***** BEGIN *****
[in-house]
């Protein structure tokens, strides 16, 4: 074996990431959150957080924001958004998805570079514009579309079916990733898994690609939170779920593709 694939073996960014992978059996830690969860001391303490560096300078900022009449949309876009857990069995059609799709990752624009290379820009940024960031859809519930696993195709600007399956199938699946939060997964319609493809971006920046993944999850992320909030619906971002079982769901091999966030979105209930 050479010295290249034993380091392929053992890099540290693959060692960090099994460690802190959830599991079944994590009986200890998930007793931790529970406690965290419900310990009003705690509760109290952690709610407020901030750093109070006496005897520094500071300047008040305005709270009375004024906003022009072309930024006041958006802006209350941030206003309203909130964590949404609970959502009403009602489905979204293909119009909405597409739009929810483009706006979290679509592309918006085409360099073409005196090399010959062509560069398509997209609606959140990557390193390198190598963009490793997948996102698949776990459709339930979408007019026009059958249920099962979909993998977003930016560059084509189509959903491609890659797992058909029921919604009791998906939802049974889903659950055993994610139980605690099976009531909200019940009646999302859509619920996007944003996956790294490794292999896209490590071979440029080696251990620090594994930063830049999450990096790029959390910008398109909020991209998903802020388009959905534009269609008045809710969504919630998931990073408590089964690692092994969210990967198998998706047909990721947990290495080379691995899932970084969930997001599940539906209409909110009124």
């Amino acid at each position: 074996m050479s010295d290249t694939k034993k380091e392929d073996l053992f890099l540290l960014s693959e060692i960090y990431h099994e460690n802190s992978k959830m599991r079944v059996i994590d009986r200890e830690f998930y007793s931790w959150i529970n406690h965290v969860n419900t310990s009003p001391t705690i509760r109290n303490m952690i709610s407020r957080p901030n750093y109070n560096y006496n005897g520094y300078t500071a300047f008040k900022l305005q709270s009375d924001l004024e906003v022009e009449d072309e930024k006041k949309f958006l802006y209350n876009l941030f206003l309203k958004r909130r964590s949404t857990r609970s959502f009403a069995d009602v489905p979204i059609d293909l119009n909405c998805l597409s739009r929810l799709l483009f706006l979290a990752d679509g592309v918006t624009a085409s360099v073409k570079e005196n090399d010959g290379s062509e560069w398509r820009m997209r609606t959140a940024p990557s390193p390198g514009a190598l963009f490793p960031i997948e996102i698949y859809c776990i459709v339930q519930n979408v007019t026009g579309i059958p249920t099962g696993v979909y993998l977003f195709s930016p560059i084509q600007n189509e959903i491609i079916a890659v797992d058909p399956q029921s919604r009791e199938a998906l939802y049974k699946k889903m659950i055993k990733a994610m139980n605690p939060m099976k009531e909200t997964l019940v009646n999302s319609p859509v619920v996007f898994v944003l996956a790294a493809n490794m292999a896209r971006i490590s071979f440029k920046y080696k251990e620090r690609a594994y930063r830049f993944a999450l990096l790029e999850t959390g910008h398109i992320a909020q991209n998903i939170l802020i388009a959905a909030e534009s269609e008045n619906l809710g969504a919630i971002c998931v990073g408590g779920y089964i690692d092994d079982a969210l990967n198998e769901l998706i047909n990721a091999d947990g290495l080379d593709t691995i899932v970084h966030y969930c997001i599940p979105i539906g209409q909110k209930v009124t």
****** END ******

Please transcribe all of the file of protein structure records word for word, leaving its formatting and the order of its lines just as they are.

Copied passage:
[in-house]
């Protein structure tokens, strides 16, 4: 074996990431959150957080924001958004998805570079514009579309079916990733898994690609939170779920593709 694939073996960014992978059996830690969860001391303490560096300078900022009449949309876009857990069995059609799709990752624009290379820009940024960031859809519930696993195709600007399956199938699946939060997964319609493809971006920046993944999850992320909030619906971002079982769901091999966030979105209930 050479010295290249034993380091392929053992890099540290693959060692960090099994460690802190959830599991079944994590009986200890998930007793931790529970406690965290419900310990009003705690509760109290952690709610407020901030750093109070006496005897520094500071300047008040305005709270009375004024906003022009072309930024006041958006802006209350941030206003309203909130964590949404609970959502009403009602489905979204293909119009909405597409739009929810483009706006979290679509592309918006085409360099073409005196090399010959062509560069398509997209609606959140990557390193390198190598963009490793997948996102698949776990459709339930979408007019026009059958249920099962979909993998977003930016560059084509189509959903491609890659797992058909029921919604009791998906939802049974889903659950055993994610139980605690099976009531909200019940009646999302859509619920996007944003996956790294490794292999896209490590071979440029080696251990620090594994930063830049999450990096790029959390910008398109909020991209998903802020388009959905534009269609008045809710969504919630998931990073408590089964690692092994969210990967198998998706047909990721947990290495080379691995899932970084969930997001599940539906209409909110009124």
């Amino acid at each position: 074996m050479s010295d290249t694939k034993k380091e392929d073996l053992f890099l540290l960014s693959e060692i960090y990431h099994e460690n802190s992978k959830m599991r079944v059996i994590d009986r200890e830690f998930y007793s931790w959150i529970n406690h965290v969860n419900t310990s009003p001391t705690i509760r109290n303490m952690i709610s407020r957080p901030n750093y109070n560096y006496n005897g520094y300078t500071a300047f008040k900022l305005q709270s009375d924001l004024e906003v022009e009449d072309e930024k006041k949309f958006l802006y209350n876009l941030f206003l309203k958004r909130r964590s949404t857990r609970s959502f009403a069995d009602v489905p979204i059609d293909l119009n909405c998805l597409s739009r929810l799709l483009f706006l979290a990752d679509g592309v918006t624009a085409s360099v073409k570079e005196n090399d010959g290379s062509e560069w398509r820009m997209r609606t959140a940024p990557s390193p390198g514009a190598l963009f490793p960031i997948e996102i698949y859809c776990i459709v339930q519930n979408v007019t026009g579309i059958p249920t099962g696993v979909y993998l977003f195709s930016p560059i084509q600007n189509e959903i491609i079916a890659v797992d058909p399956q029921s919604r009791e199938a998906l939802y049974k699946k889903m659950i055993k990733a994610m139980n605690p939060m099976k009531e909200t997964l019940v009646n999302s319609p859509v619920v996007f898994v944003l996956a790294a493809n490794m292999a896209r971006i490590s071979f440029k920046y080696k251990e620090r690609a594994y930063r830049f993944a999450l990096l790029e999850t959390g910008h398109i992320a909020q991209n998903i939170l802020i388009a959905a909030e534009s269609e008045n619906l809710g969504a919630i971002c998931v990073g408590g779920y089964i690692d092994d079982a969210l990967n198998e769901l998706i047909n990721a091999d947990g290495l080379d593709t691995i899932v970084h966030y969930c997001i599940p979105i539906g209409q909110k209930v009124t």